What it morphed into is the question of whether, if the state loses those fights, [it] can be subject to damages in the lawsuit. I got to draft the legal argument that answered that question and was ultimately upheld at the [U.S.] Supreme Court level, saying that the state did not have to pay damages, generally acknowledging that this is a tough balance beam for the state to walk. They have to err on the side of security for the prison, and if the court decides that they’re wrong, they shouldn’t be subject to money damages. They should just have to change the policy.
Q: And the prisoners who wanted to assemble in one place?
A: They ended up finding a satisfactory way to accommodate this larger gathering of the inmates, so that was a moot point by the time the Supreme Court had to decide it.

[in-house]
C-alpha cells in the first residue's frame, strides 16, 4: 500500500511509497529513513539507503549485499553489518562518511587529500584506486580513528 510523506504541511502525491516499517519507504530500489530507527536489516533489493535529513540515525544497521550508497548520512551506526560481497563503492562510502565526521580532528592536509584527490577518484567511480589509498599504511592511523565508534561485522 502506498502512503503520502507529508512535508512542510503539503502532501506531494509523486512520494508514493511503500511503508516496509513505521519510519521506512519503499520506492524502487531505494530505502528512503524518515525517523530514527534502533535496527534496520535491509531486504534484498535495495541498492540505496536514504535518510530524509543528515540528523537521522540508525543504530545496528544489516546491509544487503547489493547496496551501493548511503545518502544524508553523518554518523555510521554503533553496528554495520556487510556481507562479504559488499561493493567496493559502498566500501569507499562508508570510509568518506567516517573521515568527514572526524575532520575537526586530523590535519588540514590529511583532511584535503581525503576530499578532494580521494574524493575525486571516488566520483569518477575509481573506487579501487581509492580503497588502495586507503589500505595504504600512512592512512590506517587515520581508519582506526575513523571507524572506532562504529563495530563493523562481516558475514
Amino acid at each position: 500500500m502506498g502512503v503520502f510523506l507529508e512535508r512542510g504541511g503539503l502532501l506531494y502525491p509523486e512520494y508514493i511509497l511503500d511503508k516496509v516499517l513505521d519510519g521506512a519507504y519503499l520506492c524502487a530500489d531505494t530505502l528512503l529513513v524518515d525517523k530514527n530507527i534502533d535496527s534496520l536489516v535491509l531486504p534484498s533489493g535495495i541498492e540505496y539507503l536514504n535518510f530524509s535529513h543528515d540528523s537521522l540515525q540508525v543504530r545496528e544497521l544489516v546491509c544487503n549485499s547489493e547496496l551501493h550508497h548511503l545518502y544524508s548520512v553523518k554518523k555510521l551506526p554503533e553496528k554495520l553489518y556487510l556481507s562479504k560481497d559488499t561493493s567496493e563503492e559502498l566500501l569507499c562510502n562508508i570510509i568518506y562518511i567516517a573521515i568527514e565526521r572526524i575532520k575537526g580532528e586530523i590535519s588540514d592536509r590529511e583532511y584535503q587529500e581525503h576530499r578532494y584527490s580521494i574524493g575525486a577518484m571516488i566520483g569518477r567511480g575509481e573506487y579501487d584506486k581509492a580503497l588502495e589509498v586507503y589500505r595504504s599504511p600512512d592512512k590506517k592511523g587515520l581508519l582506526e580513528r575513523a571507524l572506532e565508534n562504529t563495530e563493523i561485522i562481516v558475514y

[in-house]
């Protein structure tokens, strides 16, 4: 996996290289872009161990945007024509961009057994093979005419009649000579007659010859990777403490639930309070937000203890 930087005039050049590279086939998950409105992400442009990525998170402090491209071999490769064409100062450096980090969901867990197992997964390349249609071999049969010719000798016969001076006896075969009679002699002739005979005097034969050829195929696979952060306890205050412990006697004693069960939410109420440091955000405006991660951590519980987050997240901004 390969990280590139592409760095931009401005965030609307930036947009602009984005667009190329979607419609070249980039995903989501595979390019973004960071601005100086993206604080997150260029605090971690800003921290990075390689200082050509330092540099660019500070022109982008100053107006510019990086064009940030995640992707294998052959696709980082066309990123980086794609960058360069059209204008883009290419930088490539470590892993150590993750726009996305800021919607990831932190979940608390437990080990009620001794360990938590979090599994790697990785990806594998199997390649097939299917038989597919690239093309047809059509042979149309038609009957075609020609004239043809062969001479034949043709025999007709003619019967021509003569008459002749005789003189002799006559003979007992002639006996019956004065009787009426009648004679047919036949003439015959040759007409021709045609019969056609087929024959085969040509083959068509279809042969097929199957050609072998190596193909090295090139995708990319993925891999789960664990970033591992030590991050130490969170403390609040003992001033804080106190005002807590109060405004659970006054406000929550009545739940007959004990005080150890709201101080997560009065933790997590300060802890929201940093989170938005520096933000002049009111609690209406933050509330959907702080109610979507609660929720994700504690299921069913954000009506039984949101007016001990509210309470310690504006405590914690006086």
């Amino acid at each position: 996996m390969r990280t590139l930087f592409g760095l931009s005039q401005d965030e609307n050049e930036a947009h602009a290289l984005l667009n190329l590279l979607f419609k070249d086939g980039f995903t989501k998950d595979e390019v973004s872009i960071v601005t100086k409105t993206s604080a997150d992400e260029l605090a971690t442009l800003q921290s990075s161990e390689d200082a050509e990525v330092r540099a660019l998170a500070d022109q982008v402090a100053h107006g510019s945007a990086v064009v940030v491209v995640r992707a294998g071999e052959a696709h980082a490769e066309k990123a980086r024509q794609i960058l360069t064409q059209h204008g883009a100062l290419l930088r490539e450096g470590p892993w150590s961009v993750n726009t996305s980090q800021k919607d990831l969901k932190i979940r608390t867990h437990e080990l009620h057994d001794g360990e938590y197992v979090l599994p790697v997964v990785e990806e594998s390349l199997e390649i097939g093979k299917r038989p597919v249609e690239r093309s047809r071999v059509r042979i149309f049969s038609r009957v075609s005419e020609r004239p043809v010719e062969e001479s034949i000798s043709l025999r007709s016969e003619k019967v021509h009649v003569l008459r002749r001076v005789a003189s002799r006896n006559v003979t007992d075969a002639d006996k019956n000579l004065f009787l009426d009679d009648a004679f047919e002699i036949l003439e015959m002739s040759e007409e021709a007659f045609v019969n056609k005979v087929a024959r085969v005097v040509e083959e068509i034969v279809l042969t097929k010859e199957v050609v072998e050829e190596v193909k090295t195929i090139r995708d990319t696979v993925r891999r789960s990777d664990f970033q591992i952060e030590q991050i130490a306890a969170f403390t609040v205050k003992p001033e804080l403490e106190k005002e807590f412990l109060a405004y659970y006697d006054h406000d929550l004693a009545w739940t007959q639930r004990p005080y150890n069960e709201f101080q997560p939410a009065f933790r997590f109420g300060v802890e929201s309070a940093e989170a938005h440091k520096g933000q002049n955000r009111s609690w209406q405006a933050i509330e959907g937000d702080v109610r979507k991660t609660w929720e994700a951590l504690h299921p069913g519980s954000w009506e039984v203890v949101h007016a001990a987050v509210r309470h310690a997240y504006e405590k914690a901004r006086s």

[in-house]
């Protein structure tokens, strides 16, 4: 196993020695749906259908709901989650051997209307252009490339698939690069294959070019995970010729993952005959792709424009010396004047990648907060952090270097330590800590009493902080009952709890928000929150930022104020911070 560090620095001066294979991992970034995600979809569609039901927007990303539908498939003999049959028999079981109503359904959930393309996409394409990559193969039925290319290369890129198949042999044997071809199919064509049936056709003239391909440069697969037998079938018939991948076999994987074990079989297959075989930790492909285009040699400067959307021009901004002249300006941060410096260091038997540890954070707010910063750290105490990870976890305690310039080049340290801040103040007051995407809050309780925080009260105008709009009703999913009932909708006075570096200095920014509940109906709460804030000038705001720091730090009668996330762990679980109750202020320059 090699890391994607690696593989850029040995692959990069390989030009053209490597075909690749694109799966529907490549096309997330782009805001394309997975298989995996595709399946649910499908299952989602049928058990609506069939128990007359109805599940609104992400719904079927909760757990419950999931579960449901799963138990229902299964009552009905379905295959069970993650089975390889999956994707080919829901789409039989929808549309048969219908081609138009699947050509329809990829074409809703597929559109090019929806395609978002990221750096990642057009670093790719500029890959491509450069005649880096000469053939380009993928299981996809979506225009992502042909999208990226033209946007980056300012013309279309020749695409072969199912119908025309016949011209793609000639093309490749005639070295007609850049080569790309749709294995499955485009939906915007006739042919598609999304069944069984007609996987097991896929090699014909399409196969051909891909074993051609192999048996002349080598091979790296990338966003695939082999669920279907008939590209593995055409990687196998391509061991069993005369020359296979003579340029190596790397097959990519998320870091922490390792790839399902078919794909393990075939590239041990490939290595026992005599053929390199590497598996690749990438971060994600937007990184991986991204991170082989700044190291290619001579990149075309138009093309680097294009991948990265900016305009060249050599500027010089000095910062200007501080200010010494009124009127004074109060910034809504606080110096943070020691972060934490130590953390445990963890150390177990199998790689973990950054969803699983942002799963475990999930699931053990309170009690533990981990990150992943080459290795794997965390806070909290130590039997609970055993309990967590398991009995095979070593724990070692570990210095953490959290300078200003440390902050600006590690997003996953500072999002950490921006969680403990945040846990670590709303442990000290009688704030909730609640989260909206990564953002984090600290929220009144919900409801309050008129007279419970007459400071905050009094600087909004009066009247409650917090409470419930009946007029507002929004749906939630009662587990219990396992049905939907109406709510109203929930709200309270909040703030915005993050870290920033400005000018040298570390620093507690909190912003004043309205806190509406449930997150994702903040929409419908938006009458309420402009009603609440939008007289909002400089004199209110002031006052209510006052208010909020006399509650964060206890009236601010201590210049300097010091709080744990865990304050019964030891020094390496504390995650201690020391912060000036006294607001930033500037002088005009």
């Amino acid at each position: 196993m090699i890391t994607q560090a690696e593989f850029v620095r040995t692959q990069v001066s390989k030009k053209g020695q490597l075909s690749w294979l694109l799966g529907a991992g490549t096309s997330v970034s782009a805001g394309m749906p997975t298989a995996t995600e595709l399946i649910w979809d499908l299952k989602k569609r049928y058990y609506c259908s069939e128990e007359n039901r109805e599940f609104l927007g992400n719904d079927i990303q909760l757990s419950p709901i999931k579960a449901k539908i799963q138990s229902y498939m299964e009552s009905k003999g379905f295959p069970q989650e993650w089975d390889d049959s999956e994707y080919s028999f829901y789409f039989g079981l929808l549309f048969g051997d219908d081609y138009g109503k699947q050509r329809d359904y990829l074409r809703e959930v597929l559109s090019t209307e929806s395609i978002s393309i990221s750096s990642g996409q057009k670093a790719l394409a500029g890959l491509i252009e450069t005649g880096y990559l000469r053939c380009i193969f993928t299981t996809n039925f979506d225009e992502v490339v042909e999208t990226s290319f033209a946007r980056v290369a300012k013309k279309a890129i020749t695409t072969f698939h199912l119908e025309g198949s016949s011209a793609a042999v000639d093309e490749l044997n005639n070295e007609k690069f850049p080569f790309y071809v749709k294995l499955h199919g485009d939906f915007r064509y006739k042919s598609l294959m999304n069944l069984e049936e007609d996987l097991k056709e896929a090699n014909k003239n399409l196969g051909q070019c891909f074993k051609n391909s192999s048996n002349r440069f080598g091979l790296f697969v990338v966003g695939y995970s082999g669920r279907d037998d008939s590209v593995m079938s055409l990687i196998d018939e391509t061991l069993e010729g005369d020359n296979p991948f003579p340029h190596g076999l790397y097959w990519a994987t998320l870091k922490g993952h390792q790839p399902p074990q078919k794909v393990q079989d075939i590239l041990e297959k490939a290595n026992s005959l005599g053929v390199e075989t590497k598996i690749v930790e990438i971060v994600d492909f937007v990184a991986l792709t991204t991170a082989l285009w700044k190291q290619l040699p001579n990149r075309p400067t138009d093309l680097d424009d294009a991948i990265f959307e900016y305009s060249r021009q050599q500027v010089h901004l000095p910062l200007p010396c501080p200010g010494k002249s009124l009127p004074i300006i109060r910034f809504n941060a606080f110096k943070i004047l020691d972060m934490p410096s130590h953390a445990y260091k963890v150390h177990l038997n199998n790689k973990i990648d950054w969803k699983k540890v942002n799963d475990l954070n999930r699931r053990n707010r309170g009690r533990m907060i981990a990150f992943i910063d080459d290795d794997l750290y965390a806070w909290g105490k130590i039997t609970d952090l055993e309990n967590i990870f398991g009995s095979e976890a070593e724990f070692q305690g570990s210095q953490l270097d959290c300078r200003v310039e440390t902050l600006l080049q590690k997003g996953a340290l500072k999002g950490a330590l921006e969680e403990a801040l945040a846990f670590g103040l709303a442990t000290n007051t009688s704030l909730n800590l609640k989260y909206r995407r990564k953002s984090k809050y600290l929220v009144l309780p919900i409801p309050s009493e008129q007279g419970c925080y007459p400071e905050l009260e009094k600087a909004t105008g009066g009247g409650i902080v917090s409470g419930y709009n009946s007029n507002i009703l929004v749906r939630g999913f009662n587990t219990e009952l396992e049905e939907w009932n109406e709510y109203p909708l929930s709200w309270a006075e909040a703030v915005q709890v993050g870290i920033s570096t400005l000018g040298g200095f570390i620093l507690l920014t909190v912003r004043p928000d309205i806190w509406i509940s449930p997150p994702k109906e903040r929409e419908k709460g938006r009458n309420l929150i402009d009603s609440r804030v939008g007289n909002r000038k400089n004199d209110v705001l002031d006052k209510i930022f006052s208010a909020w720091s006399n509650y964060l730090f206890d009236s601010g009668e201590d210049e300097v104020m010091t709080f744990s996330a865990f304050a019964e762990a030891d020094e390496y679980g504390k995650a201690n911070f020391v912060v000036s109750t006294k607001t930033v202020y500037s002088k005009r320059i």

Q: So you wrote the motion that became precedent on that statute.
A: Exactly. That was the real groundbreaking decision—the damages question. The state’s going to run into individual questions about how to administer this religious freedom in the prisons. But if they were going to be made subject to damages, that really exposed them to a big problem, because it could cost the state quite a bit of money.
[The case] was fun for me because I got to coordinate with the solicitor general when this thing was appealed. I got to work with their office in crafting the additional arguments as it moved up the chain toward the Supreme Court. It gave me great exposure. It gave me one of those cases that I’m most fascinated by, because it’s not a question that’s been answered yet. And I got exposure to appellate attorneys, which was another thing that became an interest.
Q: Which do you like better, appellate cases or the trial-level work?